UK lawmakers elect Lindsay Hoyle as new speaker | News | DW | 04.11.2019
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UK lawmakers elect Lindsay Hoyle as new speaker

Lindsay Hoyle has beaten Labour Party colleague Chris Bryant to become the new speaker of the House of Commons. Former Speaker John Bercow stepped down last month after 10 years on the job.

UK lawmakers have elected Lindsay Hoyle as the new speaker in the House of Commons, after former Speaker John Bercow stepped down in October.

The contest was between Hoyle and Chris Bryant, both of the Labour Party. Hoyle received 325 of 540 votes cast by lawmakers.

"I will be neutral. I will be transparent," said Hoyle after the vote. "This house will change, but it will change for the better." 

Read more: Opinion: John Bercow redefined the role of UK Parliament speaker

Before the vote, Hoyle had said, "My vision for our future is clear — we need an accountable speaker that is capable of bringing Parliament together on the day they take office."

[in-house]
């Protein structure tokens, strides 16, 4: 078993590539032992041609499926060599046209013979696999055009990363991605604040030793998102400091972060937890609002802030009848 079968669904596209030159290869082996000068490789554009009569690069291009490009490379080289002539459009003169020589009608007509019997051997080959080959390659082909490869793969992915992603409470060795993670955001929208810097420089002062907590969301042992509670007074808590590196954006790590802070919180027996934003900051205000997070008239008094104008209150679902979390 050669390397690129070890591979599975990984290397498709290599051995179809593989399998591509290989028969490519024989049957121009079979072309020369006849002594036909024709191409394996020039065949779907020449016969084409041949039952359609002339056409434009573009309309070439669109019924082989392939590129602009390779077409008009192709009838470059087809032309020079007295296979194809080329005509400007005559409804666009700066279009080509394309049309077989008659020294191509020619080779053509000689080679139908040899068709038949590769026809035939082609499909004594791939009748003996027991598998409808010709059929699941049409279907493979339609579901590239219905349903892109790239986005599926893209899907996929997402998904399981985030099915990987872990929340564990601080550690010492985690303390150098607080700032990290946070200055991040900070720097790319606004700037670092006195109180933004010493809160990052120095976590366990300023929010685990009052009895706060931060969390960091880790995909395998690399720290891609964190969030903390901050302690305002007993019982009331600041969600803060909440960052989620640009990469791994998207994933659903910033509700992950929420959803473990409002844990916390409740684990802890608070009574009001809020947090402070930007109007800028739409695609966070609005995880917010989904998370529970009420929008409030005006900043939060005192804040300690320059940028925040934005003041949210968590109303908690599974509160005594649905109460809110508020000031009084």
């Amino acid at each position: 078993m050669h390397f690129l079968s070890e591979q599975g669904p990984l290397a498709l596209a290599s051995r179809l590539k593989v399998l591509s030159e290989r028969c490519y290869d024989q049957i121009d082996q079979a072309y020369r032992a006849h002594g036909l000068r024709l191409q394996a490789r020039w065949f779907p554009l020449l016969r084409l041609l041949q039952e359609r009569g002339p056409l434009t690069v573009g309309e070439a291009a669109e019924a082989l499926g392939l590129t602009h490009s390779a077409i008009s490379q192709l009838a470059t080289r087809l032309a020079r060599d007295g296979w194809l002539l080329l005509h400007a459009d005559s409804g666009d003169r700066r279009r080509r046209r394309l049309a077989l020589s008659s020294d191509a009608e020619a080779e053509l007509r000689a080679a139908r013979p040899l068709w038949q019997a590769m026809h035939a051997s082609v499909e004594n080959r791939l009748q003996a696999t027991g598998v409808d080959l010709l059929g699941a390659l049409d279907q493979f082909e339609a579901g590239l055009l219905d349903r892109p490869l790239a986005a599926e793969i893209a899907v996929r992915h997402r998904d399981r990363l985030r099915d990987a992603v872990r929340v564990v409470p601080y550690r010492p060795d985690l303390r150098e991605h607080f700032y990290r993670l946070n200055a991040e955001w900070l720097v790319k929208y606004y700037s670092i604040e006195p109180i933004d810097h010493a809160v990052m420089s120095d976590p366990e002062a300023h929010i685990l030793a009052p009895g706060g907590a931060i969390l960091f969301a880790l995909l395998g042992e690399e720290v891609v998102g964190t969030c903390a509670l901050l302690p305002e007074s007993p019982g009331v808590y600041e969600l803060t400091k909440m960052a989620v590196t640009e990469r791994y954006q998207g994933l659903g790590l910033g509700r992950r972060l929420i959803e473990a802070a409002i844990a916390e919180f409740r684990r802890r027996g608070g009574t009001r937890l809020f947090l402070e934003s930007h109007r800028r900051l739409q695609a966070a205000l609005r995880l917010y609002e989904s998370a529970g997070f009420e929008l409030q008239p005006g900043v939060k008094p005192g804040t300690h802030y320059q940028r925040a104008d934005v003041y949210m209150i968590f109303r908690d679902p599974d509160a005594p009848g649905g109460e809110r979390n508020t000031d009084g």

Hoyle has served as one of three deputy speakers at the House of Commons since 2010. He was first elected as a Labour lawmaker in 1997.

Will a new speaker affect the Brexit debate?

It shouldn't. The speaker's role is to keep control of debates between UK lawmakers in Parliament. It's the speaker's job to remain politically impartial at all times. However, he can have considerable sway over events in Parliament.

Watch video 02:05

Bercow steps down as speaker

Why did John Bercow step down?

Former Speaker John Bercow left his position on October 31 after 10 years in the job.

He made the announcement in September, saying that he planned to quit after October 31 — the date on which the UK was meant to have left the European Union, before it was postponed once again to early 2020.

Read more: Will the UK's snap election finally resolve Brexit?

He has been a controversial figure in UK politics, with some people viewing him as being on the "remain" side of the Brexit debate and breaking the rule of impartiality.

In the run-up to Monday's vote, Bryant said he would be "a speaker who is an umpire, not a player," in what appeared to be a reference to Bercow's presumed bias. 

kmm/aw (AP/AFP)

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